Affinity Photo – first impressions review

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I have been growing more and more frustrated with my current image editor, Photoshop Elements. Not least because of it’s incessant update demands – and I have yet to notice a single benefit, despite the exclamation marks on every announcement.

I built my first web site with Serif WebPlus, and was interested when I heard they were going to try and take on the full fat Photoshop, and no nasty support rental charges.

Well, it was on offer, and I have a Christmas break coming up, (with a chance to spend time learning it), so the timing seemed good. Incidentally, apart from taking them up on the £10 off deal, open to everyone, no money changed hands for this review.

I’m also aware that other members of the International Association of Astronomical Artists are more than a bit resentul of the rental approach too…

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So, where to start learning?

The training material is impressive. There’s a very large number of videos avilable on the Vimeo channel, and they are in handy bite sized chunks, making it easy to learn one feature at a time.

This is probably a good way to check out any tasks that are important to you.
 
One nice touch I noticed as soon as I started saving files – it updates windows so you get a nice thumbnail view of the custom formats in your folders.
 
And the various functions are grouped together in what they call “personas”, so that chooing one tab gets you all the functions most likely to be useful for exporting, another gives you all the useful tools for developing an image from your camera, and so on.
 
So far I have largely been experimenting with adjusting colour in renders, and cleaning up photos. I have also already found it to be absolutely superb at stitching panoramas, much better than anything I have used before.
 
So here are a few panoramic stitches. Be aware that the links are to BIG image files, and also that I was deliberately choosing inputs that were tricky for my previous stitching software, PT Gui.
Lovell Telescope at Jodrell Bank
Lovell Telescope at Jodrell Bank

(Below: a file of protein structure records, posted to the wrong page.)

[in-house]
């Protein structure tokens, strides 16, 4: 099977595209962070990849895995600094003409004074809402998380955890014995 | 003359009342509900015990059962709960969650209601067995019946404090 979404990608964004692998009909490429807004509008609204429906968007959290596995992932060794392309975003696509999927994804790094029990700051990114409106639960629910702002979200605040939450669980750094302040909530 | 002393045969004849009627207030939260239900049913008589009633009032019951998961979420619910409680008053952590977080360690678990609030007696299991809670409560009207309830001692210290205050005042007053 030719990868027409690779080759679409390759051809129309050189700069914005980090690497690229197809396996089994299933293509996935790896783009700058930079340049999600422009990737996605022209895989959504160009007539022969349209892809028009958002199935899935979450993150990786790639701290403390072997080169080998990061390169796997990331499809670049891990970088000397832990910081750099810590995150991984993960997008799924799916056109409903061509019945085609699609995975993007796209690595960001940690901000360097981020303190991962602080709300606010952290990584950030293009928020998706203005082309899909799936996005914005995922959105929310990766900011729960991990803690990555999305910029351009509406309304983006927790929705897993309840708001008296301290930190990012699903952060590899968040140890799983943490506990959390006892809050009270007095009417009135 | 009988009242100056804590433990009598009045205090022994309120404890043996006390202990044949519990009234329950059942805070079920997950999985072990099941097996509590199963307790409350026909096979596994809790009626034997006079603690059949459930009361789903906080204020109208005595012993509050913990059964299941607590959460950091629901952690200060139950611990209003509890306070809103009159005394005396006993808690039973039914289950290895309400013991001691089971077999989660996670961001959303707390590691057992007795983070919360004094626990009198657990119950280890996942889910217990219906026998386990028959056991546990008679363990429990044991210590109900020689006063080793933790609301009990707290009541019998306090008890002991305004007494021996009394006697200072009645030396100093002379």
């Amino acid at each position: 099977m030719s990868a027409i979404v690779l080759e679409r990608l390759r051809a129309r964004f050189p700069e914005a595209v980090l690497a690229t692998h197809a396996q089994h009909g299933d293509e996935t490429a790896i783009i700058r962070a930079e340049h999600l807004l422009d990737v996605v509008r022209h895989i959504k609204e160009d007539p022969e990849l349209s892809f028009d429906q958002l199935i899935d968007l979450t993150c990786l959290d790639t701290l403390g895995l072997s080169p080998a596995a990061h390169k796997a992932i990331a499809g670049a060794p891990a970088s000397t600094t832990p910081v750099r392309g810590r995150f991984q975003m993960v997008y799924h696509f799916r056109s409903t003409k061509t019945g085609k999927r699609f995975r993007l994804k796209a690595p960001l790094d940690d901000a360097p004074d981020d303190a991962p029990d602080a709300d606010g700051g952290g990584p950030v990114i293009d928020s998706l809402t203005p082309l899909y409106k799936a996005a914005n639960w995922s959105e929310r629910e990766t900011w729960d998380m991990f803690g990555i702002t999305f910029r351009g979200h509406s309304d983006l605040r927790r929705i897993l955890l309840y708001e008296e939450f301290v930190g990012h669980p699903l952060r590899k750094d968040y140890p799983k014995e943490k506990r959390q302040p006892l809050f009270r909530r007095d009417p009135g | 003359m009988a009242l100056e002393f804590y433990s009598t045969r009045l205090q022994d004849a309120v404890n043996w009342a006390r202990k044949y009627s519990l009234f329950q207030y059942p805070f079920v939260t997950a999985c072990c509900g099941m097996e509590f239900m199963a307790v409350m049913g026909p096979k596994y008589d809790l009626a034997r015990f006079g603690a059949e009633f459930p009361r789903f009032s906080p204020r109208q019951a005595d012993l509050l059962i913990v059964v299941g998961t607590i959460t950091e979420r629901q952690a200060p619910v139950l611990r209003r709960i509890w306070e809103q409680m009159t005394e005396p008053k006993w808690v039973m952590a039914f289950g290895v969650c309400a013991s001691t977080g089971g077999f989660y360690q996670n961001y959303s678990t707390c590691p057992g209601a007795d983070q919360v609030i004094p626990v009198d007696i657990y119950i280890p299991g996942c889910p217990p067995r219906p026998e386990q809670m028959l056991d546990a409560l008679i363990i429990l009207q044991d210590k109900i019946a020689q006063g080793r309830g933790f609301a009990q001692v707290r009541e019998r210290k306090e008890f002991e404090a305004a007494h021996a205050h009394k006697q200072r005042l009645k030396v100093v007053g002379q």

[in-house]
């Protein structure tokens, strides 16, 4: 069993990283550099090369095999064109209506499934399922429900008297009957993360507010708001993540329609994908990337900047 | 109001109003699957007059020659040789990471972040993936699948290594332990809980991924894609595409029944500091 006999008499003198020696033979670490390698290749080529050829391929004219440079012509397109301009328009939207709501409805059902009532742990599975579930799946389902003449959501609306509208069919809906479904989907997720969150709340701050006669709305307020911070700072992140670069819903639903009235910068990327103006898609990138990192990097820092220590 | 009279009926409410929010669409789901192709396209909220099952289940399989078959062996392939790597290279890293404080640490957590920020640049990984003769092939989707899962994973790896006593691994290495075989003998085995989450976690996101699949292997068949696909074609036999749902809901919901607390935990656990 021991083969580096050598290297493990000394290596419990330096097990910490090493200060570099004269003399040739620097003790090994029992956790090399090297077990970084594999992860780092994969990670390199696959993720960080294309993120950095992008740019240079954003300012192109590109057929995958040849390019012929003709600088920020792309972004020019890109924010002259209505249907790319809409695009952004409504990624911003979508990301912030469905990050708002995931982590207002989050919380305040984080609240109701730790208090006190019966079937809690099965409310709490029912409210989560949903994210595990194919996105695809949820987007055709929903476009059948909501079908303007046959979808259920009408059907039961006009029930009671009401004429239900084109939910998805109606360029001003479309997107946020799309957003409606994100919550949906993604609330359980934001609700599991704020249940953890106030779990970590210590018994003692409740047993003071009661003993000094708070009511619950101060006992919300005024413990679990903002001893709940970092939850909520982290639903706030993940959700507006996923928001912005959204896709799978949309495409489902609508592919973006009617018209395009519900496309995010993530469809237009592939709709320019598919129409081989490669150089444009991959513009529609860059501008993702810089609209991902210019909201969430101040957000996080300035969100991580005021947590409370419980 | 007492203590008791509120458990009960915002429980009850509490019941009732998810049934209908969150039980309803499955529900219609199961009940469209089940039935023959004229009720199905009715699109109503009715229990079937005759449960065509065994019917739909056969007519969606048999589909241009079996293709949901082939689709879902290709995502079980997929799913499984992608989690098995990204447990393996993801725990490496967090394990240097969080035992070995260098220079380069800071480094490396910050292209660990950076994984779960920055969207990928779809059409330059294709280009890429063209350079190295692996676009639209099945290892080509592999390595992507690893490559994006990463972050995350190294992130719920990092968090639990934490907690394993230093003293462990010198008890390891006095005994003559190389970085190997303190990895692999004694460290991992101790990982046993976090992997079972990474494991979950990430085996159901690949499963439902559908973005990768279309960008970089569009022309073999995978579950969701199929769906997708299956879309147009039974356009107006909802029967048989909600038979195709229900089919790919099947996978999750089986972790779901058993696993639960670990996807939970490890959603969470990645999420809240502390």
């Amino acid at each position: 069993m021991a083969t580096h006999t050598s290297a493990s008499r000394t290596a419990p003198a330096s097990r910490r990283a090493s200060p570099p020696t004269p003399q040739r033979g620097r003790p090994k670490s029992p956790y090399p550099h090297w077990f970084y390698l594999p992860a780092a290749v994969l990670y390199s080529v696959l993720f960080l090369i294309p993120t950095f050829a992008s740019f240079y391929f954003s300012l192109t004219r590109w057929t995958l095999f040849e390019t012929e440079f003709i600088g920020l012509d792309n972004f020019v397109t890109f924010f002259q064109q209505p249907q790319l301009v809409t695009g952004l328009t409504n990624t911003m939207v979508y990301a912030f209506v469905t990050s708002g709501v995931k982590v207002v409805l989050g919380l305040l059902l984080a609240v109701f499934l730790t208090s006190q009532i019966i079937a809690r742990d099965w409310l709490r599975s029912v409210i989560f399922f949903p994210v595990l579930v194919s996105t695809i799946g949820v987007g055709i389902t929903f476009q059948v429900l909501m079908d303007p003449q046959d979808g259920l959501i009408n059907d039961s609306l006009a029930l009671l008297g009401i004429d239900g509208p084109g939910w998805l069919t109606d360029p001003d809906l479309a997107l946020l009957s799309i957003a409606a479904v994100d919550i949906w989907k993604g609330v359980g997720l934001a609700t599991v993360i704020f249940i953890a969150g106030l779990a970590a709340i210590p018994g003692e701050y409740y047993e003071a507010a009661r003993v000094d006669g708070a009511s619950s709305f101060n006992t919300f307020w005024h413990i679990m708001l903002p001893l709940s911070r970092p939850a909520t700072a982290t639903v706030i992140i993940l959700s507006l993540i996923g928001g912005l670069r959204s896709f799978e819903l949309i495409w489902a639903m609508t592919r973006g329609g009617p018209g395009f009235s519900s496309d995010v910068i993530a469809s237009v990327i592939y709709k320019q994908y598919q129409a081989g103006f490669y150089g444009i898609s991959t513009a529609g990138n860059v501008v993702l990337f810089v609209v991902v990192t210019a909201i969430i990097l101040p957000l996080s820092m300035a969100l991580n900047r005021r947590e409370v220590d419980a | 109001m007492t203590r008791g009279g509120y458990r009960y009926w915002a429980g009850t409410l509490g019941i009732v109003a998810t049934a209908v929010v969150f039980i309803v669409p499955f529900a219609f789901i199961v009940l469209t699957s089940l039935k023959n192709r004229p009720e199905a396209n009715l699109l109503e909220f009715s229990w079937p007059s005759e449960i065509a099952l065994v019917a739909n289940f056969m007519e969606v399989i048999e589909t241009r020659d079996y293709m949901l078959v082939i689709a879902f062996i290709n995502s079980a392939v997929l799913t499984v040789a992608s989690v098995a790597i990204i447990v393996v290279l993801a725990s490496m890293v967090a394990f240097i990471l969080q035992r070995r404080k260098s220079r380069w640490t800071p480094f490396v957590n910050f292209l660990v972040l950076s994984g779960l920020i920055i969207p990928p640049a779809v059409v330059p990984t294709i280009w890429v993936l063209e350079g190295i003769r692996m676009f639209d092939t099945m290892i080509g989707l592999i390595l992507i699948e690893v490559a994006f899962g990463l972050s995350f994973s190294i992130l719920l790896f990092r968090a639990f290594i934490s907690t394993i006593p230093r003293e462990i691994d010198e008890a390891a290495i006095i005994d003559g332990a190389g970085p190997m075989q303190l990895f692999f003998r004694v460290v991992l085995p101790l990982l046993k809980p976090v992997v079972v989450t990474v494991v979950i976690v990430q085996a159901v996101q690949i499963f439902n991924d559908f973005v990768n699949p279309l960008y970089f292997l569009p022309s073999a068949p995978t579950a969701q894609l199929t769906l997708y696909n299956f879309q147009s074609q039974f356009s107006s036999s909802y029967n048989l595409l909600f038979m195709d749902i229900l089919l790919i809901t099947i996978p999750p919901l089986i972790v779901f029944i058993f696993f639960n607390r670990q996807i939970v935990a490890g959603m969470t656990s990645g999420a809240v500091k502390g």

16 images input, and a few were a bit soft in focus. Worked perfectly!

Cutty Sark at Dusk
Cutty Sark at Dusk

Now this one is very nasty – but it’s almost done it – the rigging near the bow does not quite line up, but it’s done better than PT Gui. I suspect the wind may have caused a problem…

Lucerne, Switzerland
Lucerne, Switzerland

This one had a broad range of sky brightnmess, but it came out very well.

In summary, I’d say the strengths of the panorama processing include:

  • Works fully automatically
  • No nasty banding in sky blends
  • Fast
  • Works even better with RAW format input
  • Handles tricky stitches better than most.
  • Does an excellent job on the colour and brightness in the stitch.

Personally I find I am more likely to learn complkex software if I find one thing where it excels really fast, as it rapidly becomes a tool of choice for at least something, and I get to learn more as I use it for that.

Is there a downside?

Well, there’s a huge amount of functionality in here, so the investment in time to learn will completely swamp the investment cost.

But if you are looking for something with a very clear edge ofver the low end software, at a great price, you will very probably be happy with it.

Replacement for the full Photoshop?

I can’t really say, not being a user of the full version. But definitely powerful, and relatively easy to use. Take a look at some of the training videos, and choose for yourself.

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